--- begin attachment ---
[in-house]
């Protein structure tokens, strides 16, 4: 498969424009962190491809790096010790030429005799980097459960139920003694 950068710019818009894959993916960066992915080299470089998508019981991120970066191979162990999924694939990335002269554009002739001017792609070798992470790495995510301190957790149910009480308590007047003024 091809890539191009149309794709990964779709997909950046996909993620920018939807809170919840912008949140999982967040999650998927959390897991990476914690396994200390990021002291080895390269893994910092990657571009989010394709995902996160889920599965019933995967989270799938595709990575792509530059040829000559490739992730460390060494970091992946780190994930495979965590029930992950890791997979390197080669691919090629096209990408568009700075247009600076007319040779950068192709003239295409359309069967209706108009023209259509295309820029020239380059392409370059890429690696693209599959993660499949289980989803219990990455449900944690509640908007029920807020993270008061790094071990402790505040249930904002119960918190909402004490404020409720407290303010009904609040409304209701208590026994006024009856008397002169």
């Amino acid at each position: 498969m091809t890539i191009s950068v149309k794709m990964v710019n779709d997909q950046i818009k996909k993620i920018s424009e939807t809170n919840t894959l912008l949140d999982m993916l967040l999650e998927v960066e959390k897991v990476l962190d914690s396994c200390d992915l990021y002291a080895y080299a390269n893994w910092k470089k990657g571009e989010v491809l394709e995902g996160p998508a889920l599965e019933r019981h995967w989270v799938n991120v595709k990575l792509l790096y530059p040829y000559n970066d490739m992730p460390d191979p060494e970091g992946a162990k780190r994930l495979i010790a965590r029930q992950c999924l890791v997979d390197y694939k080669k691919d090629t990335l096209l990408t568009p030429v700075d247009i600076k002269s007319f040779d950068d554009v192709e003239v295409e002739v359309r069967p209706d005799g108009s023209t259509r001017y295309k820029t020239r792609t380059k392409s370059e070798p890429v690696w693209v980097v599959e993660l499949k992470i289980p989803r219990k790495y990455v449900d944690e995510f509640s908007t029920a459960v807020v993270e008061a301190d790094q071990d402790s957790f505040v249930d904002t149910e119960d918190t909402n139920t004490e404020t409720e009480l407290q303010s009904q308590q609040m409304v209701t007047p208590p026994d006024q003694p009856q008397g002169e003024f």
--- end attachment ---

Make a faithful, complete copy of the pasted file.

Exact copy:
[in-house]
């Protein structure tokens, strides 16, 4: 498969424009962190491809790096010790030429005799980097459960139920003694 950068710019818009894959993916960066992915080299470089998508019981991120970066191979162990999924694939990335002269554009002739001017792609070798992470790495995510301190957790149910009480308590007047003024 091809890539191009149309794709990964779709997909950046996909993620920018939807809170919840912008949140999982967040999650998927959390897991990476914690396994200390990021002291080895390269893994910092990657571009989010394709995902996160889920599965019933995967989270799938595709990575792509530059040829000559490739992730460390060494970091992946780190994930495979965590029930992950890791997979390197080669691919090629096209990408568009700075247009600076007319040779950068192709003239295409359309069967209706108009023209259509295309820029020239380059392409370059890429690696693209599959993660499949289980989803219990990455449900944690509640908007029920807020993270008061790094071990402790505040249930904002119960918190909402004490404020409720407290303010009904609040409304209701208590026994006024009856008397002169």
């Amino acid at each position: 498969m091809t890539i191009s950068v149309k794709m990964v710019n779709d997909q950046i818009k996909k993620i920018s424009e939807t809170n919840t894959l912008l949140d999982m993916l967040l999650e998927v960066e959390k897991v990476l962190d914690s396994c200390d992915l990021y002291a080895y080299a390269n893994w910092k470089k990657g571009e989010v491809l394709e995902g996160p998508a889920l599965e019933r019981h995967w989270v799938n991120v595709k990575l792509l790096y530059p040829y000559n970066d490739m992730p460390d191979p060494e970091g992946a162990k780190r994930l495979i010790a965590r029930q992950c999924l890791v997979d390197y694939k080669k691919d090629t990335l096209l990408t568009p030429v700075d247009i600076k002269s007319f040779d950068d554009v192709e003239v295409e002739v359309r069967p209706d005799g108009s023209t259509r001017y295309k820029t020239r792609t380059k392409s370059e070798p890429v690696w693209v980097v599959e993660l499949k992470i289980p989803r219990k790495y990455v449900d944690e995510f509640s908007t029920a459960v807020v993270e008061a301190d790094q071990d402790s957790f505040v249930d904002t149910e119960d918190t909402n139920t004490e404020t409720e009480l407290q303010s009904q308590q609040m409304v209701t007047p208590p026994d006024q003694p009856q008397g002169e003024f």